Student moshpit : 34 in a classroom with no leg room by David Villagra

“Class sizes in the 2011-2012 school year have increased from an average size of 32 students last year to an average size of 34 students,” according to Mr. Jurman, the high school assistant principal. “The office of student enrollment sent us extra students that we did not anticipate.”

Mr. Sacher, Physics teacher, says, “It [the increase in class size] doesn’t feel good. Might have to put in more hours to reach students including after school hours to reach more students and adjust teaching style to more cooperative learning methods to empower other students to become teachers.”

Some reasons classrooms are crowded are because students transfer into classes they feel  they are capable of understanding. Junior Julian Oddo feels, “Large class sizes hurt your learning capability”.

The classes are also too hard for teachers to teach in when there are more students, which means more questions that the teachers might not get to. “Very large classes this year, it’s affected my teaching style because I can’t check in with as many students,” math teacher, Mrs. Keane agrees.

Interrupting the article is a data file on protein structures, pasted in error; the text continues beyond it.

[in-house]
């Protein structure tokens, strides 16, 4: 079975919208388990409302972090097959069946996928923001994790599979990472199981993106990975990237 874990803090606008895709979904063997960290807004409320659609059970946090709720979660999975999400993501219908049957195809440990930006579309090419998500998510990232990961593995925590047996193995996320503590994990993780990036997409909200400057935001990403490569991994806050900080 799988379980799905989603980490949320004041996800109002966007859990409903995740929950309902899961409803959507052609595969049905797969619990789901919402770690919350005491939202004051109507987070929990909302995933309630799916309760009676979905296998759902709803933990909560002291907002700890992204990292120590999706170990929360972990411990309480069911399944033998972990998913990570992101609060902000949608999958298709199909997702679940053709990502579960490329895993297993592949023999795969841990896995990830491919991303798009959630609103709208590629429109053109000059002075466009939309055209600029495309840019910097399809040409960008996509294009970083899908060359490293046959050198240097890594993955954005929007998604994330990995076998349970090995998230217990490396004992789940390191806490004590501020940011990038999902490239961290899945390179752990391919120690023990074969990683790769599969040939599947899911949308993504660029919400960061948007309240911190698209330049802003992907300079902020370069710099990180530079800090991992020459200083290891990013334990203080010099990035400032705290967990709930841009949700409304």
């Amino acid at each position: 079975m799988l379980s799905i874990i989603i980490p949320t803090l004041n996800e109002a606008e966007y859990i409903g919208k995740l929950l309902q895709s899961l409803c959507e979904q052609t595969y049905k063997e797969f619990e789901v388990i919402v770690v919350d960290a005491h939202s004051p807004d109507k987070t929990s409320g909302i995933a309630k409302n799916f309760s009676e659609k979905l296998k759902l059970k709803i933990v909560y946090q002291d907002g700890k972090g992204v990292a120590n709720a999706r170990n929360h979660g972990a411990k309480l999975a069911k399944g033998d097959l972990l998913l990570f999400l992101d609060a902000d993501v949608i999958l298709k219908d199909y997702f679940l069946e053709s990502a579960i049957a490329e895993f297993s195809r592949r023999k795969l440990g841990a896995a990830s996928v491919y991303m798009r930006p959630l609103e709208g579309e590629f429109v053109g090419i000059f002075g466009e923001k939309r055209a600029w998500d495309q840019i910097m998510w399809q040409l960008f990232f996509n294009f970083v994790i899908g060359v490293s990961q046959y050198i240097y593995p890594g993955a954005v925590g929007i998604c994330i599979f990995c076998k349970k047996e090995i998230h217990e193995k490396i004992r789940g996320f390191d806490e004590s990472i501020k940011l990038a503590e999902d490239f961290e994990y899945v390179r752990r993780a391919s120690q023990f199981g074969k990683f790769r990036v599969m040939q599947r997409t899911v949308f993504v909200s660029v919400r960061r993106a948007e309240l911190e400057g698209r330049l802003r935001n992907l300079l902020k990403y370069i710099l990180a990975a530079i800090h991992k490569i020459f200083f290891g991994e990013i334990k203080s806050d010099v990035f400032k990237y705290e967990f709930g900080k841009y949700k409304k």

If  a classroom is bigger it can also be more disruptive to other students and teachers as well, especially if the students know each other and decide to take advantage of a big classroom. Mr. Tesler agrees, “They are considerably bigger making it difficult for everyone; teachers, and students. Making everyone’s jobs harder.”

A few students complain about overhearing other classrooms.

Adam Villagra, a 6th grader thinks, “The classrooms are too noisy and it is hard to concentrate. It’s worse if teachers can’t control their classroom”.

Classes are still getting bigger but the problem that many students point out is not only that there are big classrooms but, that there are small classrooms that are not in use.

Mr. Lumetta, the high school guidance counselor says, “There is a small handful of classrooms that are undersized, undersized classrooms are created to supplement a class that’s too large. When there are more than 34 students in a classroom a new classroom is created, equalization becomes difficult because high school students are handled individually, not everybody requires the same group of classes.


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